The Rise of German Rebels

Special to FILMS FOR TWO®
By Jill Jaracz

From Left: Moritz Bleibtreu (“Andreas Baader”) and Martina Gedeck (“Ulrike Meinhof”) with director Uli Edel 
at the Rome International Film Festival (October 24, 2008). Photo Credit: Sipa Photos/NewsCom.


THE BAADER-MEINHOF COMPLEX, a German film that received both Golden Globe and Oscar nominations this year, tells the story of a harrowing part of Germany’s recent history: the reign of terror created by the R.A.F. (Red Army Faction), also known as the Baader-Meinhof Gang.

This movie, based on the book Baader-Meinhof: The Inside Story of the R.A.F. by Stefan Aust, focuses mostly on the beginning of this faction and its original leaders. It starts in 1967, a period of time when the fashionable thing to do in Germany was to protest. Students and other youth led protests throughout the country, crying out against anything they could think of. Many of these revolved around America’s invasion of Vietnam, because the students feared American’s imperialistic impulses would turn America into another Nazi Germany that pushed to take over the world. 

In June 1967, thousands of students gathered in front of the Berlin Opera House to protest the repressive leadership of the Shah of Iran, who was visiting the city. The protesters lined up between a long line of barricades and buildings, and the police decided to break up the protest by rushing the middle of the pack. Protestors panicked and fled sideways, where more police were waiting to surprise them. During this entire scuffle, the police killed a student, who became a martyr for the growing protest movement.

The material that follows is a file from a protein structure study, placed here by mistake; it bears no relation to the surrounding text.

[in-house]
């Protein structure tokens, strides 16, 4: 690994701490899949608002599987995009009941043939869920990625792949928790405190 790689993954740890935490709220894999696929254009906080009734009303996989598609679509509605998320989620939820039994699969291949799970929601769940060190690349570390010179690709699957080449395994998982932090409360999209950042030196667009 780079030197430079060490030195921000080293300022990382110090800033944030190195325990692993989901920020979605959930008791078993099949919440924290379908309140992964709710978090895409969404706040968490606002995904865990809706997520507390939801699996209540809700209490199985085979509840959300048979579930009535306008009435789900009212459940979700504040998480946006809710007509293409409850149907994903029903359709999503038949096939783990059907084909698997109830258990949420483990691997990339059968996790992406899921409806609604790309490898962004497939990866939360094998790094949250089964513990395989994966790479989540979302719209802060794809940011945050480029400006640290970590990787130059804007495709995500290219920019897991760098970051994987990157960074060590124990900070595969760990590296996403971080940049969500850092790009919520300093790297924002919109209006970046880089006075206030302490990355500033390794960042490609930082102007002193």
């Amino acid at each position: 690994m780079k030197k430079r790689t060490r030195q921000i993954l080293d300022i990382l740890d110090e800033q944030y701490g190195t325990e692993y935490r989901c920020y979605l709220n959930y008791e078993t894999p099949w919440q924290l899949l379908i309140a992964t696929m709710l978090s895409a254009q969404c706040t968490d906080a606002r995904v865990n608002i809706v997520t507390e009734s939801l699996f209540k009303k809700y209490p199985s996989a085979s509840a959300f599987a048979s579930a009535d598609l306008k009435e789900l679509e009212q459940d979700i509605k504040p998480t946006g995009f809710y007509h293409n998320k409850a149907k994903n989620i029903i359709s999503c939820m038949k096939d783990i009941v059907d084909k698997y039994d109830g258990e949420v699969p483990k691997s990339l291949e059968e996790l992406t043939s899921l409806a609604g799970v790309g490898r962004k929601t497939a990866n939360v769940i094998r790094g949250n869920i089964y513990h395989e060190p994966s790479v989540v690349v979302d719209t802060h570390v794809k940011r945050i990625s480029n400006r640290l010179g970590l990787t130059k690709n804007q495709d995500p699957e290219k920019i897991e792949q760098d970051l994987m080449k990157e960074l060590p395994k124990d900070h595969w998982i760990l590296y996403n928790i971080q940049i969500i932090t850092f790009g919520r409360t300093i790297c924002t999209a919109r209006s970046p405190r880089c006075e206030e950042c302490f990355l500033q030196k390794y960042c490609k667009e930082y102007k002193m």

As the film shows, Berlin puts a ban on protests following this incident, but that doesn’t stop the movement. Later that summer, Andreas Baader (played by Moritz Bleibtreu of MUNICH and RUN LOLA RUN) meets Gudrun Ensslin (played by Johanna Wokalek), and they begin to form their own protest gang. They initially target capitalism by setting off bombs in department stores, but they usually wait until the stores are closed because they don’t want to hurt innocent people. Over the next couple of years the group carries out similar attacks, and soon Baader, Ensslin, and other gang members are caught and imprisoned for arson. 

They soon recruit popular leftist journalist Ulrike Meinhof (played by Martina Gedeck of MOSTLY MARTHA and THE LIVES OF OTHERS), who decides that actions speak louder than words, and that her columns aren’t going to change the world in the way that she wants. She quits her job and leaves her children behind to follow her beliefs. 

In 1970, Baader is in prison, so Meinhof creates a plan to help him escape. She gets a publisher, who is unaware that Baader and Meinhof are acquainted, to hire the two of them to write a book together. She and Baader meet at a research library, supposedly to work, but it’s all a ruse. Other members of the gang show up at the library and occupy the security guards, allowing Baader and Meinhof to flee through a window. After this, the press starts referring to them as the Baader-Meinhof Gang.